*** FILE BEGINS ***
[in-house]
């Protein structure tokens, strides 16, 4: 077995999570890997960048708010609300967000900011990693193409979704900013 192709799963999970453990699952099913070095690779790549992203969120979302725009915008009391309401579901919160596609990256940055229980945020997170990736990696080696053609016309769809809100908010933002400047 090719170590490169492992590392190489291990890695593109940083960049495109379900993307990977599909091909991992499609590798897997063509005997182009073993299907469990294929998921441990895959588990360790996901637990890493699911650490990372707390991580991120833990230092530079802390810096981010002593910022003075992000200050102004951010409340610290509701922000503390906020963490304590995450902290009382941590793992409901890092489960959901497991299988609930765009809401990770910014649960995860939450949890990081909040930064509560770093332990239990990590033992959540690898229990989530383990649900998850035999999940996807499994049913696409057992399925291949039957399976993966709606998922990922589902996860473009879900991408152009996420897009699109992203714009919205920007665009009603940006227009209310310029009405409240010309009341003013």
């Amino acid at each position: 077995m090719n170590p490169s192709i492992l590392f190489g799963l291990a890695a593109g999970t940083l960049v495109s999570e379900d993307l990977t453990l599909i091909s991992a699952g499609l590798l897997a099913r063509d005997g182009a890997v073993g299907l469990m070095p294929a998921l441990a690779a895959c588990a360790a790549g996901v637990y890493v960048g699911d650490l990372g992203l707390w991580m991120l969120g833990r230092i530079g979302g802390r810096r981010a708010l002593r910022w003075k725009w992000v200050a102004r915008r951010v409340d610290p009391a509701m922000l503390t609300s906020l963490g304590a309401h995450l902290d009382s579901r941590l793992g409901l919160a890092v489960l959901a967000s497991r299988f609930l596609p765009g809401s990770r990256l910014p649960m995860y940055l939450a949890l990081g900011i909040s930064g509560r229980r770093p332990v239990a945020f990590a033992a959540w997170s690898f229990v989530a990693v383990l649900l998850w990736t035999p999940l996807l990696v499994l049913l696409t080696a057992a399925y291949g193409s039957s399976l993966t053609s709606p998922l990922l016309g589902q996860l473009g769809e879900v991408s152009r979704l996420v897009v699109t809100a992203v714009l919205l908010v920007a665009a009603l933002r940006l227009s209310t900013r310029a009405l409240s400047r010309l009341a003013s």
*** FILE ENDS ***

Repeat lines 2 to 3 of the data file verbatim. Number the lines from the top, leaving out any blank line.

């Protein structure tokens, strides 16, 4: 077995999570890997960048708010609300967000900011990693193409979704900013 192709799963999970453990699952099913070095690779790549992203969120979302725009915008009391309401579901919160596609990256940055229980945020997170990736990696080696053609016309769809809100908010933002400047 090719170590490169492992590392190489291990890695593109940083960049495109379900993307990977599909091909991992499609590798897997063509005997182009073993299907469990294929998921441990895959588990360790996901637990890493699911650490990372707390991580991120833990230092530079802390810096981010002593910022003075992000200050102004951010409340610290509701922000503390906020963490304590995450902290009382941590793992409901890092489960959901497991299988609930765009809401990770910014649960995860939450949890990081909040930064509560770093332990239990990590033992959540690898229990989530383990649900998850035999999940996807499994049913696409057992399925291949039957399976993966709606998922990922589902996860473009879900991408152009996420897009699109992203714009919205920007665009009603940006227009209310310029009405409240010309009341003013």
């Amino acid at each position: 077995m090719n170590p490169s192709i492992l590392f190489g799963l291990a890695a593109g999970t940083l960049v495109s999570e379900d993307l990977t453990l599909i091909s991992a699952g499609l590798l897997a099913r063509d005997g182009a890997v073993g299907l469990m070095p294929a998921l441990a690779a895959c588990a360790a790549g996901v637990y890493v960048g699911d650490l990372g992203l707390w991580m991120l969120g833990r230092i530079g979302g802390r810096r981010a708010l002593r910022w003075k725009w992000v200050a102004r915008r951010v409340d610290p009391a509701m922000l503390t609300s906020l963490g304590a309401h995450l902290d009382s579901r941590l793992g409901l919160a890092v489960l959901a967000s497991r299988f609930l596609p765009g809401s990770r990256l910014p649960m995860y940055l939450a949890l990081g900011i909040s930064g509560r229980r770093p332990v239990a945020f990590a033992a959540w997170s690898f229990v989530a990693v383990l649900l998850w990736t035999p999940l996807l990696v499994l049913l696409t080696a057992a399925y291949g193409s039957s399976l993966t053609s709606p998922l990922l016309g589902q996860l473009g769809e879900v991408s152009r979704l996420v897009v699109t809100a992203v714009l919205l908010v920007a665009a009603l933002r940006l227009s209310t900013r310029a009405l409240s400047r010309l009341a003013s």